Models have become foundational for successful, data-driven enterprises. In order to fully realize the value of their data scientists, mature organizations are realizing they need to advance from having teams using disparate tools and practices to having a centralized data science system of record.

By bringing together these disparate tools and processes under the umbrella of an orchestration platform, data science leaders can encourage collaboration, knowledge sharing and agility among their teams, as well as give their teams the flexibility to try new tools and standards in an ever-evolving landscape.

A data science platform can also allow an organization to future proof their data science investment and avoid the pitfalls of vendor lock in if they choose a platform that isn’t wed to any particular infrastructure substrate or compute framework.

As Naveen Singla, data science center of excellence lead for crop science at Bayer, said, “We needed a platform that could abstract away complexities and allow all users to do analysis at scale, utilizing the modern tech stack, and getting better insights from data… This ultimately results in more models being delivered and deployed in a shorter window of time, which is empowering Bayer to be a model-driven company that’s at the forefront of farming.”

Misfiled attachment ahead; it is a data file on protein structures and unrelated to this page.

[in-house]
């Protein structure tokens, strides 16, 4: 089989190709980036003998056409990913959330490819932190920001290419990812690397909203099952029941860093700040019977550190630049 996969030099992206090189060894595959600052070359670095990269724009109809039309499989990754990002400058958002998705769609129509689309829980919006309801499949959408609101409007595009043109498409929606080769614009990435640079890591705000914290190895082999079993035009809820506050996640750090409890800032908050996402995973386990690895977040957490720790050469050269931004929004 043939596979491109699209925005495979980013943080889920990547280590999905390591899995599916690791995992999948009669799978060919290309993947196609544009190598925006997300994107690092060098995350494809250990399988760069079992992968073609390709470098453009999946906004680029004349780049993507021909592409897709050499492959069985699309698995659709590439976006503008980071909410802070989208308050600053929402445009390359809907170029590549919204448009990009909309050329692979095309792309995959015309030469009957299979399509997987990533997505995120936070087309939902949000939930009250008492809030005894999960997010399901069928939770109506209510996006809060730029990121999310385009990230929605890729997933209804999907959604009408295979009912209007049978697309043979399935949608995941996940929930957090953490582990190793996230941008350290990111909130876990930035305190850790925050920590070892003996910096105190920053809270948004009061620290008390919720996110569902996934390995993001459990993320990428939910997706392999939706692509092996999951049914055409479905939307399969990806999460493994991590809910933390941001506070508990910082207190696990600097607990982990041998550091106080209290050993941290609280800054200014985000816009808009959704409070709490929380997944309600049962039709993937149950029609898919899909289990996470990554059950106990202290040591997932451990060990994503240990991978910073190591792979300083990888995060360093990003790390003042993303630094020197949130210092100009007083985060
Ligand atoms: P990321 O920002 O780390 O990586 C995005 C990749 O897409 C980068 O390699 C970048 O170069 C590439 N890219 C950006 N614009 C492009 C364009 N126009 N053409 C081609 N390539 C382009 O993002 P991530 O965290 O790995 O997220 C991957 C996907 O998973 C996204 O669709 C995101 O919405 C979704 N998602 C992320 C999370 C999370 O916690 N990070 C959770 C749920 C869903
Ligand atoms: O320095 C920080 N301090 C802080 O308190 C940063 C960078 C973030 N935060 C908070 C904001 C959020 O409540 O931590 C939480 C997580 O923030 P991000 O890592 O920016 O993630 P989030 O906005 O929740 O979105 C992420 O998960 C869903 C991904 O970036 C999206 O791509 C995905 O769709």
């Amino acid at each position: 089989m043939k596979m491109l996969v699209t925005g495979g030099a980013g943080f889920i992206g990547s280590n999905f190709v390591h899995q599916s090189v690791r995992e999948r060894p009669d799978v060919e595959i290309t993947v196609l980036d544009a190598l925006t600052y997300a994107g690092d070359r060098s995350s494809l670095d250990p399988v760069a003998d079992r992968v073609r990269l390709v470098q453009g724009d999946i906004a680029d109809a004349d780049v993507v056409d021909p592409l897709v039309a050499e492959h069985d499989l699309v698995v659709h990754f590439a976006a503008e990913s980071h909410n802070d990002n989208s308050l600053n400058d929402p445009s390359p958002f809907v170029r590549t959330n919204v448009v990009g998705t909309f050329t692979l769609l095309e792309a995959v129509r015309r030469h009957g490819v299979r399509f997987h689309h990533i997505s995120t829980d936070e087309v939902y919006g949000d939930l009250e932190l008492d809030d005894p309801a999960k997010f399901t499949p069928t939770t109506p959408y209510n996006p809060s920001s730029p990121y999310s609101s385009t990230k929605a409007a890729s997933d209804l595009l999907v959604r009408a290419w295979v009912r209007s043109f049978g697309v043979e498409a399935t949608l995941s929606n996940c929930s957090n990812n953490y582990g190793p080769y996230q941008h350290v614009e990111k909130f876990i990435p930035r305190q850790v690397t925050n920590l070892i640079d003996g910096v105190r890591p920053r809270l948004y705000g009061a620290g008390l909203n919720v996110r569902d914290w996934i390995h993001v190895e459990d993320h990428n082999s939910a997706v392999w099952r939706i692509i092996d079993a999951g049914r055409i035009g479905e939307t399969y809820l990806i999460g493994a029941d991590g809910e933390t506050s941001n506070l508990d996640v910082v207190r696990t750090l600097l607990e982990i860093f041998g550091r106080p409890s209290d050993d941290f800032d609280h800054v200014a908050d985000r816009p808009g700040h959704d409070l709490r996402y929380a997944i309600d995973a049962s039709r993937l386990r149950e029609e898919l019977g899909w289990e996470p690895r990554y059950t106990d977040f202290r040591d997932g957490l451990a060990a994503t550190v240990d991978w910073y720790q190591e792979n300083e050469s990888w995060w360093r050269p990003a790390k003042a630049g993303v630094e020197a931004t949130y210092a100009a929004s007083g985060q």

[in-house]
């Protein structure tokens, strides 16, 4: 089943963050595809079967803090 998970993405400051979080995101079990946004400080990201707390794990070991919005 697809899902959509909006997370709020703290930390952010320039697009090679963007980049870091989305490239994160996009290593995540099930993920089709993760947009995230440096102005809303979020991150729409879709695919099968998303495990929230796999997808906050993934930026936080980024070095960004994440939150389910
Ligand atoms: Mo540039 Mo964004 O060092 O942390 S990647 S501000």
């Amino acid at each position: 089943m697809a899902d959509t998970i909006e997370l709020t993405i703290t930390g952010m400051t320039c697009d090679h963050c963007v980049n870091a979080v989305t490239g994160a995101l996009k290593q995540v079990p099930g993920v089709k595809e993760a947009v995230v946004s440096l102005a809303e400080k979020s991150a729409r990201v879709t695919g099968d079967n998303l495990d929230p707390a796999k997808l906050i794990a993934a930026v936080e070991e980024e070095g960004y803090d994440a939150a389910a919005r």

About the author: David Bloch is a data science professional with 20 years experience working in data and analytics roles. He recently joined Domino Data Lab in the position of data science evangelist where he is tasked with boosting awareness of the platform and product and assisting customers drive adoption of models and machine learning. David has a particular focus in assisting businesses to build out their community of expertise in data science and coaching data science leaders on how to build high performing teams. David previously held executive leadership roles in companies such as Fonterra, Vodafone and Unleashed Software.